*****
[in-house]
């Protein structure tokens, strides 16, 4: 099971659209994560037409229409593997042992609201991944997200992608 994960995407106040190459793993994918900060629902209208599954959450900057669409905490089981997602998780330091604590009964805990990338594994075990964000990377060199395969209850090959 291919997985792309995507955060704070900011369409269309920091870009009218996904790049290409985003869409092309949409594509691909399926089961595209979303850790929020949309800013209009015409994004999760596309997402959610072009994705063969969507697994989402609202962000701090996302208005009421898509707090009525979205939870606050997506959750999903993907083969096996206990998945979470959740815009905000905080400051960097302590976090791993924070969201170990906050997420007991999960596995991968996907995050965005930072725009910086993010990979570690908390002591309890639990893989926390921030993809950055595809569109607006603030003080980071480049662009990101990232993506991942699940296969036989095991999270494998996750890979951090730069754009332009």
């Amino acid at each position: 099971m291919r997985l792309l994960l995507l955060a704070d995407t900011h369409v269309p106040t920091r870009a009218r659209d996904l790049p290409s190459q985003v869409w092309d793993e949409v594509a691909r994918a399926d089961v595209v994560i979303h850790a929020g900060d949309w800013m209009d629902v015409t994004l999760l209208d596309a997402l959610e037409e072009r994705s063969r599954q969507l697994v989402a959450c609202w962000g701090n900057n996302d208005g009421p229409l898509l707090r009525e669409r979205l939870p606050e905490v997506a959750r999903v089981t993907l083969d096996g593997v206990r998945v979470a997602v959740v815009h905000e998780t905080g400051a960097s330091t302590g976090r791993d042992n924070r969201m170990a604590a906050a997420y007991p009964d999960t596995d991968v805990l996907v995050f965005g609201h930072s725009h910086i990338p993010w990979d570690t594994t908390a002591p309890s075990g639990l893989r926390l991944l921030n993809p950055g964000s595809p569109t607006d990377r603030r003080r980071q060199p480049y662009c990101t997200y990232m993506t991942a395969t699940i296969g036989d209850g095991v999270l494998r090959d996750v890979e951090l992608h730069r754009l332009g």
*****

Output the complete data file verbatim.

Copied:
[in-house]
């Protein structure tokens, strides 16, 4: 099971659209994560037409229409593997042992609201991944997200992608 994960995407106040190459793993994918900060629902209208599954959450900057669409905490089981997602998780330091604590009964805990990338594994075990964000990377060199395969209850090959 291919997985792309995507955060704070900011369409269309920091870009009218996904790049290409985003869409092309949409594509691909399926089961595209979303850790929020949309800013209009015409994004999760596309997402959610072009994705063969969507697994989402609202962000701090996302208005009421898509707090009525979205939870606050997506959750999903993907083969096996206990998945979470959740815009905000905080400051960097302590976090791993924070969201170990906050997420007991999960596995991968996907995050965005930072725009910086993010990979570690908390002591309890639990893989926390921030993809950055595809569109607006603030003080980071480049662009990101990232993506991942699940296969036989095991999270494998996750890979951090730069754009332009």
């Amino acid at each position: 099971m291919r997985l792309l994960l995507l955060a704070d995407t900011h369409v269309p106040t920091r870009a009218r659209d996904l790049p290409s190459q985003v869409w092309d793993e949409v594509a691909r994918a399926d089961v595209v994560i979303h850790a929020g900060d949309w800013m209009d629902v015409t994004l999760l209208d596309a997402l959610e037409e072009r994705s063969r599954q969507l697994v989402a959450c609202w962000g701090n900057n996302d208005g009421p229409l898509l707090r009525e669409r979205l939870p606050e905490v997506a959750r999903v089981t993907l083969d096996g593997v206990r998945v979470a997602v959740v815009h905000e998780t905080g400051a960097s330091t302590g976090r791993d042992n924070r969201m170990a604590a906050a997420y007991p009964d999960t596995d991968v805990l996907v995050f965005g609201h930072s725009h910086i990338p993010w990979d570690t594994t908390a002591p309890s075990g639990l893989r926390l991944l921030n993809p950055g964000s595809p569109t607006d990377r603030r003080r980071q060199p480049y662009c990101t997200y990232m993506t991942a395969t699940i296969g036989d209850g095991v999270l494998r090959d996750v890979e951090l992608h730069r754009l332009g």